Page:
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IS YOUR FAMILY'S TRUST SAFE?

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When you set up a trust for your family, you intend to protect and provide for them. But sometimes, even the wealthiest and most savvy families make mistakes when they try to safeguard future generations.

When you set up a trust for your family, you intend to protect and provide for them. But sometimes, even the wealthiest and most savvy families make mistakes when they try to safeguard future generations.

 

In 1935, Sarah Mellon Scaife established a trust for her son, Richard Mellon Scaife, which was designed to also care for her grandchildren upon his death. Sadly, that trust was depleted of $210 million under the watch of two co-trustees, attorneys who represented both Richard Scaife and his newspaper, and a bank. Richard Scaife’s children have sued the bank and co-trustees, maintaining that they allowed their father to drain the trust to bolster his faltering newspaper, the Pittsburgh Tribune-Review. If the Scaifes can’t get this right, what can an ordinary person do?

 

At Jones, Gregg, our estate planning and trust attorneys utilize a number of strategies to safeguard your family’s financial and personal well-being:

 

Establish a Trust Protector: We often put a Trust Protector in place to oversee trustees’ handling of a trust. Trust Protectors ensure that the actions of trustees comply with the legal requirements of a trust. A Trust Protector, who is often an attorney or an accountant, has access to all the information in the trust—nothing can be hidden from their eyes. The Trust Protector has automatic standing to go to court if part of the trust needs to be changed or improved. For example, if tax laws change, the Trust Protector can go to court and seek a court order to have parts of the trust revised so that taxes don’t eat up the trust’s resources. If Richard Mellon Scaife’s children had had a Trust Protector overseeing their father’s 1935 trust, they would not have been “in the dark” about the draining of $210 million dollars by the time of his death.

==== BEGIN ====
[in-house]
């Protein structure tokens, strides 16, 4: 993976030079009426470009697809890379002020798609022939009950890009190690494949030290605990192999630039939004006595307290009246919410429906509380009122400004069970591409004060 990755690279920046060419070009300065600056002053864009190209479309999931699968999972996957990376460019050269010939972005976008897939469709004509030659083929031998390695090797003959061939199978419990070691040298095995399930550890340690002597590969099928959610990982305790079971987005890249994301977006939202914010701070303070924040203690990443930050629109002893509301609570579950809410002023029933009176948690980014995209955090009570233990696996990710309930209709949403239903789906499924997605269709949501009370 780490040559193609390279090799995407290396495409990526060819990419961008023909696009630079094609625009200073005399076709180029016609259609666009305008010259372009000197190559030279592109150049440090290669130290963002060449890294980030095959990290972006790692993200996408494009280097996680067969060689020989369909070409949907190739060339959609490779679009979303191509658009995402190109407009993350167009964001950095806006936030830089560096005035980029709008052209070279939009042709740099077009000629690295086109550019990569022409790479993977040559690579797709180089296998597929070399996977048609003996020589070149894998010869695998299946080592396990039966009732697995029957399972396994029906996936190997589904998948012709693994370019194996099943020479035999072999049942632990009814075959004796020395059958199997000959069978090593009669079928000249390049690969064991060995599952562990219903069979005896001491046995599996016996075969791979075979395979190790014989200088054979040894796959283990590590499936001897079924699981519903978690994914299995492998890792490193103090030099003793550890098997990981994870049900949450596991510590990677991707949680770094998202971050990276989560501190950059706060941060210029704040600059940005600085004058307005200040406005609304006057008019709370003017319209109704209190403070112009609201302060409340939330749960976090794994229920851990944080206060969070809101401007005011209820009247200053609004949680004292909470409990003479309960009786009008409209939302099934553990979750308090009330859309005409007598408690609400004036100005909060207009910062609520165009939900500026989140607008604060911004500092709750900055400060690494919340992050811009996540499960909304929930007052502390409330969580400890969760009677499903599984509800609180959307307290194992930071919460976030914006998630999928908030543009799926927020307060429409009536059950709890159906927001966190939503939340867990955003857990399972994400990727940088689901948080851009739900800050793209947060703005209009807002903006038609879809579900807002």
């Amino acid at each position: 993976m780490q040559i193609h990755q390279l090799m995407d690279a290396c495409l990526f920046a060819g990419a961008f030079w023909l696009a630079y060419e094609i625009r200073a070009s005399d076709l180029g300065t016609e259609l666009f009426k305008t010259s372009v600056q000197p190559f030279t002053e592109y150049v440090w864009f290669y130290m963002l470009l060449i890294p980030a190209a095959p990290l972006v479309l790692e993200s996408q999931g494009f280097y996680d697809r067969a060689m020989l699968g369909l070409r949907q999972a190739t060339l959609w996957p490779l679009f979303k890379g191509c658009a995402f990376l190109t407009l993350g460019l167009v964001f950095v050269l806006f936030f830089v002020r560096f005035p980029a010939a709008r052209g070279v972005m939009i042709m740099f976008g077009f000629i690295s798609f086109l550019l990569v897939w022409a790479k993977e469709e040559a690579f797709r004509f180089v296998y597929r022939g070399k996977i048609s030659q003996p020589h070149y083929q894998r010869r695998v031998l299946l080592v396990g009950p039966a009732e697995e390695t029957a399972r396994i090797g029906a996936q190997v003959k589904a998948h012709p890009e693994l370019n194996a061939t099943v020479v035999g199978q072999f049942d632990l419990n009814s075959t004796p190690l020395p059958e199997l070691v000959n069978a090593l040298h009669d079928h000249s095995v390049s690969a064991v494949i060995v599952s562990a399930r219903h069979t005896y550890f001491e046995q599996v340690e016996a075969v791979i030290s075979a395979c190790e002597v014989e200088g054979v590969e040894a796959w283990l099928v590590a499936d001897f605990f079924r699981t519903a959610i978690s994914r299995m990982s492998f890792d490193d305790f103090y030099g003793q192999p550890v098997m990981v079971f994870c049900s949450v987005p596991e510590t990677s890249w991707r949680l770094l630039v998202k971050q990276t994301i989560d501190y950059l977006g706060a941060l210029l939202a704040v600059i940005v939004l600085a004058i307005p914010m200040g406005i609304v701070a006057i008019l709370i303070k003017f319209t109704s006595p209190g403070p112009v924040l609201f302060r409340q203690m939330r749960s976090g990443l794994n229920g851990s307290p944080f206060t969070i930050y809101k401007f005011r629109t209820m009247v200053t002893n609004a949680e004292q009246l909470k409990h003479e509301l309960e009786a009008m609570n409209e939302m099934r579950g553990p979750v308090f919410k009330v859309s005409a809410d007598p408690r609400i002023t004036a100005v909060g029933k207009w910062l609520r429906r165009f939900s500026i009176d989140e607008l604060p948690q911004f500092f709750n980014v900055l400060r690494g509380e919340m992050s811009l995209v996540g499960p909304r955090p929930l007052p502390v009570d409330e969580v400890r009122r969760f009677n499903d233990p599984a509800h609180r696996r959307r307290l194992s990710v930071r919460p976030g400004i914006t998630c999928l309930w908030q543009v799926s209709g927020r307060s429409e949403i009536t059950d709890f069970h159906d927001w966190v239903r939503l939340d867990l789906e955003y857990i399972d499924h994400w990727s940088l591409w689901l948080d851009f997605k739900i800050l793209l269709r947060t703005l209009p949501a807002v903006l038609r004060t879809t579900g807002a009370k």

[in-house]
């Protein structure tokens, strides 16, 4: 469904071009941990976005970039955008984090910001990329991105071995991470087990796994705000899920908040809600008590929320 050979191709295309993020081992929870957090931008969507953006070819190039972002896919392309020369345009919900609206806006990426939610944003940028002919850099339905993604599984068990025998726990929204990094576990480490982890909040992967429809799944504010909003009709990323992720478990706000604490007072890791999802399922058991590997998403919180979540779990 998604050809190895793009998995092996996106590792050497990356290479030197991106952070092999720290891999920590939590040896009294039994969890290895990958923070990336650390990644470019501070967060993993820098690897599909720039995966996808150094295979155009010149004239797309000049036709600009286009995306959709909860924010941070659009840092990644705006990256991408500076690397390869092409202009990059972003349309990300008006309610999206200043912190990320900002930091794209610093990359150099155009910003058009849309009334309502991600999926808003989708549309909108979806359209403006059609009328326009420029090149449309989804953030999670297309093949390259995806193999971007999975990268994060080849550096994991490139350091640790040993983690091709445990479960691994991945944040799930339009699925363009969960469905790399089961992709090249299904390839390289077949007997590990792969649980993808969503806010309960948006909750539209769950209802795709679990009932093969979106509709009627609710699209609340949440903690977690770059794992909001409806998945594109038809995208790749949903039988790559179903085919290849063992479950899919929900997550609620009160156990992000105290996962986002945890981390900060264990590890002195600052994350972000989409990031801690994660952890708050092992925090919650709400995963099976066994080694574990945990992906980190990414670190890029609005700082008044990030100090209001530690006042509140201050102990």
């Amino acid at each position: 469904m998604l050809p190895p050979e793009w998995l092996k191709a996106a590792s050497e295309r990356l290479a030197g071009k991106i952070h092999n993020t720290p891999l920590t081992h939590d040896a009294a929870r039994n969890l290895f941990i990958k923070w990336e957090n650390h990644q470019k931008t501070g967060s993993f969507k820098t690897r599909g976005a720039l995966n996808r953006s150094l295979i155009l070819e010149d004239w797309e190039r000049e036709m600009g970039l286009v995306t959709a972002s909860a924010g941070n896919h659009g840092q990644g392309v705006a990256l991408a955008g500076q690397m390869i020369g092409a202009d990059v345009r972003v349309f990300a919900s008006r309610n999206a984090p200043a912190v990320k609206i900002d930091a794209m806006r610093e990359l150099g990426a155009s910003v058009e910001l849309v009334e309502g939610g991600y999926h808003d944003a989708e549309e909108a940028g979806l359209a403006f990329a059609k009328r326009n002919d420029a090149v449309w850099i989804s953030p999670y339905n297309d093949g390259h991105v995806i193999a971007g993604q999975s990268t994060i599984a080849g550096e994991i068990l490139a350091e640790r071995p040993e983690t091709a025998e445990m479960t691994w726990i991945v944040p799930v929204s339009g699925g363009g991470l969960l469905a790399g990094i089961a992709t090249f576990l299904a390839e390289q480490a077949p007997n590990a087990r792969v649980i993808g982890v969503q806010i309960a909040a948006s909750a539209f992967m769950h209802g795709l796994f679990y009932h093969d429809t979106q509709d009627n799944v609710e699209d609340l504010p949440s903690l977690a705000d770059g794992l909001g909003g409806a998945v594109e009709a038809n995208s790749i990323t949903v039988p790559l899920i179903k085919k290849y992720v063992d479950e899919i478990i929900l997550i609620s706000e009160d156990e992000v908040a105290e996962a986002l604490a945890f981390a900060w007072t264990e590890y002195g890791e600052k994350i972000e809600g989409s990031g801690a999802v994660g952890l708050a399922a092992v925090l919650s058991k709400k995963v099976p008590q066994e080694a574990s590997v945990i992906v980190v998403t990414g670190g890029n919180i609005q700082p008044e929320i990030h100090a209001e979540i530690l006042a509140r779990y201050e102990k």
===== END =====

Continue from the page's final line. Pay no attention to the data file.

Employ an Intentionally Defect Grantor Trust:  One of many sophisticated estate planning tools, this trust is useful for reducing taxes that your family would otherwise be forced to pay.

 

Seek a Health Care Power of Attorney for Children over 18:  Without a health care power of attorney, if your over 18-year old child is in a car accident or suddenly taken ill while in college or working far from home, their doctor can refuse to answer your questions, share their medical records, or allow you to arrange for the treatment you prefer (such as removal to another hospital). It’s prudent to have a signed health care power of attorney before your child leaves home, even though we sincerely hope you will never need to use it.

 

Use a Financial Power of Attorney:  If you have an over 18 year-old child who attends college in another state, we can craft a power of attorney that complies with that state’s preferred format. If you have a power of attorney that follows Virginia’s format, you’ll find it easier to access hospitals, banks, and other institutions on behalf of your Virginia college student. Should you have an over 18-year old child who is out of the country for an internship or semester of study, a financial power of attorney will enable you to pay tuition in his or her absence.

 

Set Up a Special Needs Trust:  This trust protects children with disabilities by allowing you to set up funds for the benefit of your child, without disqualifying your child for government programs and benefits, such as Medicaid, job and skills training, rehabilitation programs, and community programs.

 

Contact one of our highly qualified estate planning, trusts, and administration attorneys at (412) 261-6400 to learn more ways Jones Gregg can help you to provide for your family and protect your assets.

 

 

 

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SHARON OFFICE:

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Suite 1200

Pittsburgh, PA 15219

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info@jgcg.com

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109 South Water Avenue

Sharon, PA 16146-1355

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724.981.8000

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info@jgcg.com

412.261.6400

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